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What Causes Free Radical Formation?

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What Causes Free Radical Formation?
Free Radicals form in our cells both internally and externally.
Internal sources simply mean occurring directly within the body’s cell and tissues, whereas external sources mean they are introduced into the body through our environment. External Sources – that which you are more likely to have control over (but not always like Air pollution, Leaky Gut, Processed Foods, Drugs and Alcohol to name a few.

In the body, free radicals cause similar deterioration, as they destroy cell membranes and make cells vulnerable to decay and pathogens. These free radicals damage DNA and mitochondria, the basic building blocks of all tissues, and leave in their path many health problems.

Antioxidants are found in a variety of plants in the form of vitamins A, C and E, selenium and certain phytonutrients and polyphenols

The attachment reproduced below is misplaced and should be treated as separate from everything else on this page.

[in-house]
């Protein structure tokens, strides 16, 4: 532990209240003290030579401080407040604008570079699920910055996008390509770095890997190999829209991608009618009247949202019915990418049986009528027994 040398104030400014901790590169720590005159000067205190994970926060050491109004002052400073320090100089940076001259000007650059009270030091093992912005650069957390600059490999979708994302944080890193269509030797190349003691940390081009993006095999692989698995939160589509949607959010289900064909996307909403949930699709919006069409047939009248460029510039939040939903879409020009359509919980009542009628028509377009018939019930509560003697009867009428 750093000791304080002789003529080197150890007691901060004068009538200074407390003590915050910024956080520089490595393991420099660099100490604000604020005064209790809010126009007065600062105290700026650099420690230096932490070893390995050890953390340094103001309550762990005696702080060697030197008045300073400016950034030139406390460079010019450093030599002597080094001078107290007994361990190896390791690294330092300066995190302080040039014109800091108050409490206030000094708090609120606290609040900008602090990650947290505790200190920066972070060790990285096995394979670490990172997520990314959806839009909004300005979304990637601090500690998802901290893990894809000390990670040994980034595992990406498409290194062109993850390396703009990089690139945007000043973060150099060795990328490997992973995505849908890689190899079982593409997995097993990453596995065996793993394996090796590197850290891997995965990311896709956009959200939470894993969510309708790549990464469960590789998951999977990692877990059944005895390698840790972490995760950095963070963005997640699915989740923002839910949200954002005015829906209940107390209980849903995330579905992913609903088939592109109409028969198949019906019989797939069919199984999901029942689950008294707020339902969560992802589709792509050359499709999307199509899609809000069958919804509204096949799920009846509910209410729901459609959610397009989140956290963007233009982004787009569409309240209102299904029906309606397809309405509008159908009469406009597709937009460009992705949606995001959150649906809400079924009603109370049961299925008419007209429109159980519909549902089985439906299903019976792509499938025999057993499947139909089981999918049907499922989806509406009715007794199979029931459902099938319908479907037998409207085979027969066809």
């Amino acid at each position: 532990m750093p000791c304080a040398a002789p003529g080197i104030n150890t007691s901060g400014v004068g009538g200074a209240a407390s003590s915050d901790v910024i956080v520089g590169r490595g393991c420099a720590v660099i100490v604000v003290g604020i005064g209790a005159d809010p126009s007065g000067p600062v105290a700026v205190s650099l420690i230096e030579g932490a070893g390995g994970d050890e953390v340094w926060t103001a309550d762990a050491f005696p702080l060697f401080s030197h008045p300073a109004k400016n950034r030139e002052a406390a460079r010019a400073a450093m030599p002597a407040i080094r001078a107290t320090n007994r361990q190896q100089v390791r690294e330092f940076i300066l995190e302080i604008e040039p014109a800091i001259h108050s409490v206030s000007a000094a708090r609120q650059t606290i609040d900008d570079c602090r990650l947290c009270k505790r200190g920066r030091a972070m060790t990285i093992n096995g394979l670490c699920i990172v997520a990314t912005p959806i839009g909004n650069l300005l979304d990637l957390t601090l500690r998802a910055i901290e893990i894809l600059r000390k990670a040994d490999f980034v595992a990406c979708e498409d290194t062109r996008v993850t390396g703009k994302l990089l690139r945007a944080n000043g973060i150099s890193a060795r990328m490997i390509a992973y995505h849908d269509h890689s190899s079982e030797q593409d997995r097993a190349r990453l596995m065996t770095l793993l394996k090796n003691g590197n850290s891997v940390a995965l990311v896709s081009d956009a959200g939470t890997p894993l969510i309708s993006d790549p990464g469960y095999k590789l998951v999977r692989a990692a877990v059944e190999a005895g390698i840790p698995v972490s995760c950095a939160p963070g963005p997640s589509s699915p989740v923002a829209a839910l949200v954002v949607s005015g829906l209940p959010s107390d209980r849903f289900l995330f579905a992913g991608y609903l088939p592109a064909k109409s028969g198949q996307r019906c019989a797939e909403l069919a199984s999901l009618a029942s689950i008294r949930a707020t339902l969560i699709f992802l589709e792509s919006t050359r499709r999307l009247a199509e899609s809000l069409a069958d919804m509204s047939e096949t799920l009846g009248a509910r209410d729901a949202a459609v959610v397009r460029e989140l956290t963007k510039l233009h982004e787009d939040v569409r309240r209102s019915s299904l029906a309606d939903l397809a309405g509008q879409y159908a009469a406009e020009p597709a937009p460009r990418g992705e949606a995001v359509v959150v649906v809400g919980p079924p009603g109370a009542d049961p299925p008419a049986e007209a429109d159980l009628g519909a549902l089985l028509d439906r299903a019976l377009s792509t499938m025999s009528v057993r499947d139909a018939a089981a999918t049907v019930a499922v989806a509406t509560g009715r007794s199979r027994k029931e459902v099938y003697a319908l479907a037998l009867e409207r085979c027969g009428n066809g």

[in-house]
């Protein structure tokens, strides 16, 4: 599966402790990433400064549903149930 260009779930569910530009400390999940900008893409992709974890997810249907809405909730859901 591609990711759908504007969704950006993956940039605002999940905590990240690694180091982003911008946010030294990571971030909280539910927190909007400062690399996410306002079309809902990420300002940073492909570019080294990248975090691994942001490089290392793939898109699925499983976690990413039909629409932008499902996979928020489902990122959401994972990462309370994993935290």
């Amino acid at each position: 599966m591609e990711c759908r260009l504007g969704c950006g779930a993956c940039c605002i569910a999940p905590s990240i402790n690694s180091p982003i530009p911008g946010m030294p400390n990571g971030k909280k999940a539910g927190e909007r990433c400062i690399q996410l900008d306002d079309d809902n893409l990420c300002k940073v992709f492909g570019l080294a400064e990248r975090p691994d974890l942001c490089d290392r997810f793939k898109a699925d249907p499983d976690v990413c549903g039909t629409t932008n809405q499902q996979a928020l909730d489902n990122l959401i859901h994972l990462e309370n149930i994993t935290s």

Internal Free Radical Sources occur through normal bodily functions.
1. Metabolism, or energy production, within the cells. Most of the oxygen we breathe is used to produce energy. However, there is a small amount that is left over which losses electrons creating free radicals.
You do not have any control over this except to assure that your body has adequate anti-oxidants to overcome the free radicals produced during this normal metabolic process. A healthy diet should be enough for this type of free radical production.
2. Metabolism of fat, carbohydrates and proteins. Again, non negotiable. It is a bodily function, and free radicals are produced in normal bodily functions.
3. Low blood supply or lack of oxygen.
- Asthma exacerbations or other lung diseases
- Heart attacks and strokes
- Uncontrolled blood pressure (causes lack of oxygen to the smallest vessels in the body which are located in the brain, behind the eye and in the blood vessels most distal, (or farthest away from), your heart.
- Anemia or other blood disease which impairs the transport of oxygen and nutrients to all of the body.
How to RID your Body of FREE RADICALS?